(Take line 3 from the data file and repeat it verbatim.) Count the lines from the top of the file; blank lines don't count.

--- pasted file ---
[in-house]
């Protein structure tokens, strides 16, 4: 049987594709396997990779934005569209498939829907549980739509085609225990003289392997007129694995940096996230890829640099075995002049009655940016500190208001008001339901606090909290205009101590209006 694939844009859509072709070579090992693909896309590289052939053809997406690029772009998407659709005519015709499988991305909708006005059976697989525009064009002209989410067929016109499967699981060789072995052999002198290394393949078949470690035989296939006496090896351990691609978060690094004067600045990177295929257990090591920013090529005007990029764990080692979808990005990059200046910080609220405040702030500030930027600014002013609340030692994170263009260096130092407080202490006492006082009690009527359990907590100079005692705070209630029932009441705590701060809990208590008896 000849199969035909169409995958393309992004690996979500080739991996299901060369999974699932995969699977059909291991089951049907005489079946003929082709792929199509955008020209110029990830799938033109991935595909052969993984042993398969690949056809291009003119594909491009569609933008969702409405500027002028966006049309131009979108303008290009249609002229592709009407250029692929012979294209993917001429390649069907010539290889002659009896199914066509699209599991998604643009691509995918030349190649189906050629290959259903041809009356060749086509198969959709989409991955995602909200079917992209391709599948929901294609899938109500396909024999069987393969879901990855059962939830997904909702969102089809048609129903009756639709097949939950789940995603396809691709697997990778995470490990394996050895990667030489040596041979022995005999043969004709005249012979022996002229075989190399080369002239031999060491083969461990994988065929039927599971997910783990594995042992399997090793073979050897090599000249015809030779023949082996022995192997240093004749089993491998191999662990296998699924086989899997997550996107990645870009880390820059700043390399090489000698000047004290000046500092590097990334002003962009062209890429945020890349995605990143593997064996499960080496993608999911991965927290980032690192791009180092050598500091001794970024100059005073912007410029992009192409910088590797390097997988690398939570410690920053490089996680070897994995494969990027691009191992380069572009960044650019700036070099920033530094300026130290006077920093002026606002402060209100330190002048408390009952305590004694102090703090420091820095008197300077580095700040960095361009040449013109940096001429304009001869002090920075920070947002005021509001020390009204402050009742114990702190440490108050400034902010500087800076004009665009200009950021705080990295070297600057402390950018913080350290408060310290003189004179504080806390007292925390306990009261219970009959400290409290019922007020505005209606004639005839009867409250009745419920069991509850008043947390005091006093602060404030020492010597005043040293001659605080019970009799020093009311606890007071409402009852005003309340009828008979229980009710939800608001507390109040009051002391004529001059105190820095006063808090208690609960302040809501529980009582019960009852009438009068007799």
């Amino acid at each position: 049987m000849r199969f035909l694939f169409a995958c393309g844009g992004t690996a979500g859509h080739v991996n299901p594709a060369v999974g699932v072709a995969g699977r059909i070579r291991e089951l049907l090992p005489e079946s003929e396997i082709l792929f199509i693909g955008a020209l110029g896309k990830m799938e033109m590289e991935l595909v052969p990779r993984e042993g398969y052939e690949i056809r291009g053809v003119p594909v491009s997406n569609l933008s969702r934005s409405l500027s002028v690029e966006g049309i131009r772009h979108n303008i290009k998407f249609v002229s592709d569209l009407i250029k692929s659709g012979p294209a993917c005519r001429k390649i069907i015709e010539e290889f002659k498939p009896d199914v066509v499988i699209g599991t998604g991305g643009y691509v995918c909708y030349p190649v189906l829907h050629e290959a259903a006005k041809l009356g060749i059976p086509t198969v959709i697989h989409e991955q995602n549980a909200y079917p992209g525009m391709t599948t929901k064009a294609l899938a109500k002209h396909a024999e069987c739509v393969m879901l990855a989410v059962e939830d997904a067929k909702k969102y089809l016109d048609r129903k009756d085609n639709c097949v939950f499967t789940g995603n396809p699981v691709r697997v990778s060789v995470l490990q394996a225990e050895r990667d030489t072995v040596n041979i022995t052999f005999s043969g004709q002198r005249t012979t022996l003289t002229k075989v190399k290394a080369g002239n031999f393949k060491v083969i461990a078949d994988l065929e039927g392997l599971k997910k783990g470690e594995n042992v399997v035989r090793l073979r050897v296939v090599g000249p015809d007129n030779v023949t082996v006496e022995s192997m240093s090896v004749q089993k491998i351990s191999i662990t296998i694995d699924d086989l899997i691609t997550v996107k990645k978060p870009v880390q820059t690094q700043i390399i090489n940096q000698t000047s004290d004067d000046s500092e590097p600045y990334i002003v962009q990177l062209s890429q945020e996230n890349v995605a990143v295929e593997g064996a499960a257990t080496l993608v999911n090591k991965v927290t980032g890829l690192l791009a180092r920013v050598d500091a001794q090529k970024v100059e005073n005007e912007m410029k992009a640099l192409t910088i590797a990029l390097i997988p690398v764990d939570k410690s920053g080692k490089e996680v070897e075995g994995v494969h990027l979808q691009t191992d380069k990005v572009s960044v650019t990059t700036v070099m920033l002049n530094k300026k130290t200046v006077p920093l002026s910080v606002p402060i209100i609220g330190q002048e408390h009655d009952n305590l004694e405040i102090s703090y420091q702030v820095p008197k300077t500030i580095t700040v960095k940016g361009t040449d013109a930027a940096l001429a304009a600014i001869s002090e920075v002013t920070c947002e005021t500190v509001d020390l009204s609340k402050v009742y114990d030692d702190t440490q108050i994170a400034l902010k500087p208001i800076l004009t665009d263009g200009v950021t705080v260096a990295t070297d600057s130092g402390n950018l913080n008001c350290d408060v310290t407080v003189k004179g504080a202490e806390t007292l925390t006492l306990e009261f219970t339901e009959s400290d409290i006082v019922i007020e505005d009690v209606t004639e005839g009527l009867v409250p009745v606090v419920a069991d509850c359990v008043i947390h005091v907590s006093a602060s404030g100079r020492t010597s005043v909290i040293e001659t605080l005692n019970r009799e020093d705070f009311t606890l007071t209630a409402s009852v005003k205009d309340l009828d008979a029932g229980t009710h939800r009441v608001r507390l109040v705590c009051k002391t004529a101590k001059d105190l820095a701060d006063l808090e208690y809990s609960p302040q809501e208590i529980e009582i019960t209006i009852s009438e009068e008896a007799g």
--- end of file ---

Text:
């Amino acid at each position: 049987m000849r199969f035909l694939f169409a995958c393309g844009g992004t690996a979500g859509h080739v991996n299901p594709a060369v999974g699932v072709a995969g699977r059909i070579r291991e089951l049907l090992p005489e079946s003929e396997i082709l792929f199509i693909g955008a020209l110029g896309k990830m799938e033109m590289e991935l595909v052969p990779r993984e042993g398969y052939e690949i056809r291009g053809v003119p594909v491009s997406n569609l933008s969702r934005s409405l500027s002028v690029e966006g049309i131009r772009h979108n303008i290009k998407f249609v002229s592709d569209l009407i250029k692929s659709g012979p294209a993917c005519r001429k390649i069907i015709e010539e290889f002659k498939p009896d199914v066509v499988i699209g599991t998604g991305g643009y691509v995918c909708y030349p190649v189906l829907h050629e290959a259903a006005k041809l009356g060749i059976p086509t198969v959709i697989h989409e991955q995602n549980a909200y079917p992209g525009m391709t599948t929901k064009a294609l899938a109500k002209h396909a024999e069987c739509v393969m879901l990855a989410v059962e939830d997904a067929k909702k969102y089809l016109d048609r129903k009756d085609n639709c097949v939950f499967t789940g995603n396809p699981v691709r697997v990778s060789v995470l490990q394996a225990e050895r990667d030489t072995v040596n041979i022995t052999f005999s043969g004709q002198r005249t012979t022996l003289t002229k075989v190399k290394a080369g002239n031999f393949k060491v083969i461990a078949d994988l065929e039927g392997l599971k997910k783990g470690e594995n042992v399997v035989r090793l073979r050897v296939v090599g000249p015809d007129n030779v023949t082996v006496e022995s192997m240093s090896v004749q089993k491998i351990s191999i662990t296998i694995d699924d086989l899997i691609t997550v996107k990645k978060p870009v880390q820059t690094q700043i390399i090489n940096q000698t000047s004290d004067d000046s500092e590097p600045y990334i002003v962009q990177l062209s890429q945020e996230n890349v995605a990143v295929e593997g064996a499960a257990t080496l993608v999911n090591k991965v927290t980032g890829l690192l791009a180092r920013v050598d500091a001794q090529k970024v100059e005073n005007e912007m410029k992009a640099l192409t910088i590797a990029l390097i997988p690398v764990d939570k410690s920053g080692k490089e996680v070897e075995g994995v494969h990027l979808q691009t191992d380069k990005v572009s960044v650019t990059t700036v070099m920033l002049n530094k300026k130290t200046v006077p920093l002026s910080v606002p402060i209100i609220g330190q002048e408390h009655d009952n305590l004694e405040i102090s703090y420091q702030v820095p008197k300077t500030i580095t700040v960095k940016g361009t040449d013109a930027a940096l001429a304009a600014i001869s002090e920075v002013t920070c947002e005021t500190v509001d020390l009204s609340k402050v009742y114990d030692d702190t440490q108050i994170a400034l902010k500087p208001i800076l004009t665009d263009g200009v950021t705080v260096a990295t070297d600057s130092g402390n950018l913080n008001c350290d408060v310290t407080v003189k004179g504080a202490e806390t007292l925390t006492l306990e009261f219970t339901e009959s400290d409290i006082v019922i007020e505005d009690v209606t004639e005839g009527l009867v409250p009745v606090v419920a069991d509850c359990v008043i947390h005091v907590s006093a602060s404030g100079r020492t010597s005043v909290i040293e001659t605080l005692n019970r009799e020093d705070f009311t606890l007071t209630a409402s009852v005003k205009d309340l009828d008979a029932g229980t009710h939800r009441v608001r507390l109040v705590c009051k002391t004529a101590k001059d105190l820095a701060d006063l808090e208690y809990s609960p302040q809501e208590i529980e009582i019960t209006i009852s009438e009068e008896a007799g």